April 2010
Volume 51, Issue 13
Free
ARVO Annual Meeting Abstract  |   April 2010
Barrier to Eye Care for Patients With Diabetes in the Greater New Haven Area
Author Affiliations & Notes
  • Q. Zheng
    Ophthalmology, Yale School of Medicine, New Haven, Connecticut
  • R. A. Adelman
    Ophthal & Visual Science, Yale Univ Sch of Medicine, New Haven, Connecticut
Investigative Ophthalmology & Visual Science April 2010, Vol.51, 3544. doi:
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      Q. Zheng, R. A. Adelman; Barrier to Eye Care for Patients With Diabetes in the Greater New Haven Area. Invest. Ophthalmol. Vis. Sci. 2010;51(13):3544.

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      © ARVO (1962-2015); The Authors (2016-present)

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Abstract

Purpose: : To identify the perceived barriers to eye care and to evaluate concerns about vision and eye care among patients with diabetes in the greater New Haven area.

Methods: : A qualitative study applying one-on-one semi-structured interviews and non-participatory observations was conducted to identify the factors that deter diabetics from seeking eye care. Patients were recruited at the Yale Primary Care Center, Diabetes Center and Eye Center, who met the following criteria: 1) have been diagnosed with type 1 or type 2 diabetes 2) have been referred to an eye center for dilated eye exam and/or treatment. All interviews and discussions were recorded and transcribed. The transcripts were then analyzed to detect recurrent themes. Data collection continued until no new themes emerged.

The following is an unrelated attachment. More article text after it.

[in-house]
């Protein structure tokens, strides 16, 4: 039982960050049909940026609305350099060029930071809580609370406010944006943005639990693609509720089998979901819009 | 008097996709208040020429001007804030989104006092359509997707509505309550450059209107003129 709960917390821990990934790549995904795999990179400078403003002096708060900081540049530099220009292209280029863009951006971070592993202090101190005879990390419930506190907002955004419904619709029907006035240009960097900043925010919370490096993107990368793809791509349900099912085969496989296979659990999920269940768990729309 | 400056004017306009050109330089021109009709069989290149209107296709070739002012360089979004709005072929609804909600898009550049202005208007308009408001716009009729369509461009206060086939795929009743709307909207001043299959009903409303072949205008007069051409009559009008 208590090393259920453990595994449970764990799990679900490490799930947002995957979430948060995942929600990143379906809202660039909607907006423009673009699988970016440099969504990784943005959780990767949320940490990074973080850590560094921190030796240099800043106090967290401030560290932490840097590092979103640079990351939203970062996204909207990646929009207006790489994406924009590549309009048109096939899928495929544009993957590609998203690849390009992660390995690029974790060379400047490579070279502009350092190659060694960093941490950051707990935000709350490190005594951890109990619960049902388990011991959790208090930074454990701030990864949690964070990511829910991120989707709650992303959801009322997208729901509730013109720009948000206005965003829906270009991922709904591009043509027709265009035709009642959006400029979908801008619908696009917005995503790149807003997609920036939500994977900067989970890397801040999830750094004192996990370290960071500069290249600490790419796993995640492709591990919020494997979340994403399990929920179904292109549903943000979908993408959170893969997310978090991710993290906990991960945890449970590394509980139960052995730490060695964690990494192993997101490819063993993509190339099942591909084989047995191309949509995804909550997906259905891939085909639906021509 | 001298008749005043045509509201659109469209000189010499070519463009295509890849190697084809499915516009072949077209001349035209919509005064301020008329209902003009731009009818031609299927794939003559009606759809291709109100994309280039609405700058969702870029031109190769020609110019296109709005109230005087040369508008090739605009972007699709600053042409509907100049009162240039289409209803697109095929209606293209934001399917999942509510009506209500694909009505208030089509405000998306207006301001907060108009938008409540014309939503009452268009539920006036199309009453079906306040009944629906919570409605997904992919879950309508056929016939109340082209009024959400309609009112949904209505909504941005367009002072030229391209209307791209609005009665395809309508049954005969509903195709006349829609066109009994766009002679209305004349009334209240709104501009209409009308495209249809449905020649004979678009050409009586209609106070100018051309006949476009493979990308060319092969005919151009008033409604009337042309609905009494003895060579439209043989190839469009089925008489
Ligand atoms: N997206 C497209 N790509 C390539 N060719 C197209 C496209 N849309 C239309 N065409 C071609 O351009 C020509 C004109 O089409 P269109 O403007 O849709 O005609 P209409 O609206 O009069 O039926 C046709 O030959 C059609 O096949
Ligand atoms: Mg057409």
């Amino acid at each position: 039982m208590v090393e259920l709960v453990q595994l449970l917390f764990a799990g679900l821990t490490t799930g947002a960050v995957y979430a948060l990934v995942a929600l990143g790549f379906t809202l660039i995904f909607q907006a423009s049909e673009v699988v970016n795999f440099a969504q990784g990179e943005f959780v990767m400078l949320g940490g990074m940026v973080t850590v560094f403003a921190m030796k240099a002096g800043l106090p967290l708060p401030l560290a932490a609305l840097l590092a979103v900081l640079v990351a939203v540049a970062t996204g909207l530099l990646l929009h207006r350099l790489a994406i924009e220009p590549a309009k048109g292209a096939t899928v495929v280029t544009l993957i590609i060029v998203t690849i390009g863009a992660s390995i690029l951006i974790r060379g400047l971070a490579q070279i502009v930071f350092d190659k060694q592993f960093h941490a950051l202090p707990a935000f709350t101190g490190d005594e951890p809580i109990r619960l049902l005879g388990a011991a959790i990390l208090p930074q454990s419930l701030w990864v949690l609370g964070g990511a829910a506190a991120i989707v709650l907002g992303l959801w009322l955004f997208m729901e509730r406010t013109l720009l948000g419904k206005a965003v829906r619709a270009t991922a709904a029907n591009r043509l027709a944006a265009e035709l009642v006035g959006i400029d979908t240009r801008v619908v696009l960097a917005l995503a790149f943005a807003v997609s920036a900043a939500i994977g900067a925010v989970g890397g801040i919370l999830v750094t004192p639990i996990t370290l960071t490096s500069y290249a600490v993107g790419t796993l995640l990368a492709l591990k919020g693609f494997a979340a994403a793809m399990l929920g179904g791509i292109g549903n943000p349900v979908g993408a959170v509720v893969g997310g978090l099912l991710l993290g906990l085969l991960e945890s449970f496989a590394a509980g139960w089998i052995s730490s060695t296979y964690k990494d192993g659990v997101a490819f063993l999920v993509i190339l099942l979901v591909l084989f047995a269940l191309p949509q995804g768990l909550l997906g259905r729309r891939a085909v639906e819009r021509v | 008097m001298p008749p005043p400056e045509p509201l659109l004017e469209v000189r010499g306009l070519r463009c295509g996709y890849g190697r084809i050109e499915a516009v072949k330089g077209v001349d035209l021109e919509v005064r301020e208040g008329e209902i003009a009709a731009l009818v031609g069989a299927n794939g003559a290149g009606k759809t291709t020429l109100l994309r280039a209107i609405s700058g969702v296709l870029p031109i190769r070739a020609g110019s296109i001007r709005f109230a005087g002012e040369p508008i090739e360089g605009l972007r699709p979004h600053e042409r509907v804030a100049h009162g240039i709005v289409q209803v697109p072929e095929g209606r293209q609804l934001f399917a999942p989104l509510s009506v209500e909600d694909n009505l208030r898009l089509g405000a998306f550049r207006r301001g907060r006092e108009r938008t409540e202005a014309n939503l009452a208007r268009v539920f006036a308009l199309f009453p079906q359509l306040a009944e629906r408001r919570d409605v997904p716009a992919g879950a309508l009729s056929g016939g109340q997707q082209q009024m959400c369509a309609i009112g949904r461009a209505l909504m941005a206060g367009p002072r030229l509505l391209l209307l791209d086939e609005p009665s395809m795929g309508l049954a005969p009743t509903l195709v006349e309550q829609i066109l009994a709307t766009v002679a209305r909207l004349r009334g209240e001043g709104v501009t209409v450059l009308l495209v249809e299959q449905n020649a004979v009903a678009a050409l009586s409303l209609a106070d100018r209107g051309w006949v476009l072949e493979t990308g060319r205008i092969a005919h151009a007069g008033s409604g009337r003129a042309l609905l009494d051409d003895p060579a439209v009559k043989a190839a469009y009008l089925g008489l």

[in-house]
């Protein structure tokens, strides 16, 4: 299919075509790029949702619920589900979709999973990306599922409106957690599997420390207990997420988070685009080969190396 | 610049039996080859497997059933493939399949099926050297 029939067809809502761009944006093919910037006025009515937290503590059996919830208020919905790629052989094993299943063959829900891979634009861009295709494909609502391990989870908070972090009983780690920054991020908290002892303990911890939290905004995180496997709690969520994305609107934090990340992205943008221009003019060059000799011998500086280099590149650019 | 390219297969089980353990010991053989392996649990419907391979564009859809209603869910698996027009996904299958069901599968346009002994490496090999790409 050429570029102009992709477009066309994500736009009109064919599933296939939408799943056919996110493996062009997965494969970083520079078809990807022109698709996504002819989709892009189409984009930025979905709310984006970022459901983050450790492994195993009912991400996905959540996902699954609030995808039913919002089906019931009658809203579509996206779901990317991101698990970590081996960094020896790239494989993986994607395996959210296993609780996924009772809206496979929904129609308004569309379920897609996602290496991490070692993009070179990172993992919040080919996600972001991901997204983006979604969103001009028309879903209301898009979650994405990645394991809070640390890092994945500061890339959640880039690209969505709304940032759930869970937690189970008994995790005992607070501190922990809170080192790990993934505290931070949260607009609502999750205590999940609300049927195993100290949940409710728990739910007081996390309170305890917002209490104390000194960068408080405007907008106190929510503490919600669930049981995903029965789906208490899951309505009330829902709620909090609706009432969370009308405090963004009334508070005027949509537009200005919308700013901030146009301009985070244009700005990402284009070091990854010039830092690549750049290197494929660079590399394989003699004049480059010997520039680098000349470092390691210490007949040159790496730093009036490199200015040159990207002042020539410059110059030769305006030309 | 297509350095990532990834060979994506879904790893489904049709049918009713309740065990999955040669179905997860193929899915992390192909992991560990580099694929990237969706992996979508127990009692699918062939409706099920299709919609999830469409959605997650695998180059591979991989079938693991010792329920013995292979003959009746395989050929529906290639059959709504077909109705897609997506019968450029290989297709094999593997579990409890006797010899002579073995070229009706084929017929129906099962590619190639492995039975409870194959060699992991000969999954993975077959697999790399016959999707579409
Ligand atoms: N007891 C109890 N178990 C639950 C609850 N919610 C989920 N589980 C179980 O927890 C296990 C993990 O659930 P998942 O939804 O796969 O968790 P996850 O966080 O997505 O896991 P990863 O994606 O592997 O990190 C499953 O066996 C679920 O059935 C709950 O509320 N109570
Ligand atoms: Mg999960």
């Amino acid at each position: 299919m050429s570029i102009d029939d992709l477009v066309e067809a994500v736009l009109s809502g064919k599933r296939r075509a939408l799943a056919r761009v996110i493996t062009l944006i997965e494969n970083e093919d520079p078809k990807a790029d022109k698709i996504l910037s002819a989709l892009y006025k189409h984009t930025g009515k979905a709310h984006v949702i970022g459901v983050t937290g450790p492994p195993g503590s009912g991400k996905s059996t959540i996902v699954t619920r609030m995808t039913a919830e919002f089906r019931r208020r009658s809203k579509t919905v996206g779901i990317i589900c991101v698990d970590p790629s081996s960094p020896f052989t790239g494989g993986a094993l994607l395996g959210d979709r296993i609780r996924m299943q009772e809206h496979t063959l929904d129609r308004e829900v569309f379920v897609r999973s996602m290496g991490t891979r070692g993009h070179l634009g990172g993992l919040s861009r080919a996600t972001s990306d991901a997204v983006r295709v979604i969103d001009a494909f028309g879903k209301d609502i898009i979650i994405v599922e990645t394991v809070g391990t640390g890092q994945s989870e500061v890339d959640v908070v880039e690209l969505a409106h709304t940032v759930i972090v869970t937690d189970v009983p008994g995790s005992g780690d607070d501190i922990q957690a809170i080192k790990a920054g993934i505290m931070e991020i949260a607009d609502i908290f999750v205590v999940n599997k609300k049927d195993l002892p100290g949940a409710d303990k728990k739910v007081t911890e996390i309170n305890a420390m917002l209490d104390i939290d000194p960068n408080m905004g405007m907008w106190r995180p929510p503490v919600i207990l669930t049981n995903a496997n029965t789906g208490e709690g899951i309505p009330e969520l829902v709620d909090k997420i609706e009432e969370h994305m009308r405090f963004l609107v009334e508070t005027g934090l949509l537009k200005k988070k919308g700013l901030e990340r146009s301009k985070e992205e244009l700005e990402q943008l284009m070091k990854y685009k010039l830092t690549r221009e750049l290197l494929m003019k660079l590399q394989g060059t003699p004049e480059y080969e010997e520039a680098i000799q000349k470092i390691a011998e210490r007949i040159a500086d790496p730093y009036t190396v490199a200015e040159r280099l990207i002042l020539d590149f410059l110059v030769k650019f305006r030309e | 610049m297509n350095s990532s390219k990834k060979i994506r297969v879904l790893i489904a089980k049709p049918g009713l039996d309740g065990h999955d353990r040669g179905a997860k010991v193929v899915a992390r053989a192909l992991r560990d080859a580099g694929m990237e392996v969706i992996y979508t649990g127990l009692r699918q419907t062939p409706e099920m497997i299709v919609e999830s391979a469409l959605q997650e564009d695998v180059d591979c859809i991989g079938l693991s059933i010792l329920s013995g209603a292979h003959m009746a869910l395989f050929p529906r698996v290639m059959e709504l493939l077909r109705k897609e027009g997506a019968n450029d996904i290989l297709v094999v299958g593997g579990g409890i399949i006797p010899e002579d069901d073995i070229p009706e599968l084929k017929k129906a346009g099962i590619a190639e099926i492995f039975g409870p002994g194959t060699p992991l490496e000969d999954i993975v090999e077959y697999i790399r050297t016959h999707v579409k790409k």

Results: : Lack of awareness and lack of adequate referral to regular diabetic eye exam were viewed as the most common barriers. Many patients had limited awareness that diabetes could affect the eye or lead to blindness. Patients had little knowledge of diabetic retinopathy, or the significance of early screening and intervention. Primary care providers usually emphasized on diet and blood sugar control to prevent future complications; diabetic eye care education was not usually prioritized. Other barriers include cost, lack of insurance, immobility due to diabetic complications, reluctance to receive medical intervention, and distrust of the services. A strong family history of diabetes and blindness due to diabetes contributed to the awareness of diabetic retinopathy, and as a result motivated patients to seek regular eye care.

Conclusions: : Raising the awareness of diabetic retinopathy and the risk of vision loss, offering more diabetic eye care education, tracking the status of patients’ eye exam attendance, and providing adequate eye exam referral to a patient friendly eye clinic may encourage diabetics to attend regular eye exams. CR: None.

Keywords: clinical (human) or epidemiologic studies: health care delivery/economics/manpower • diabetes • diabetic retinopathy 
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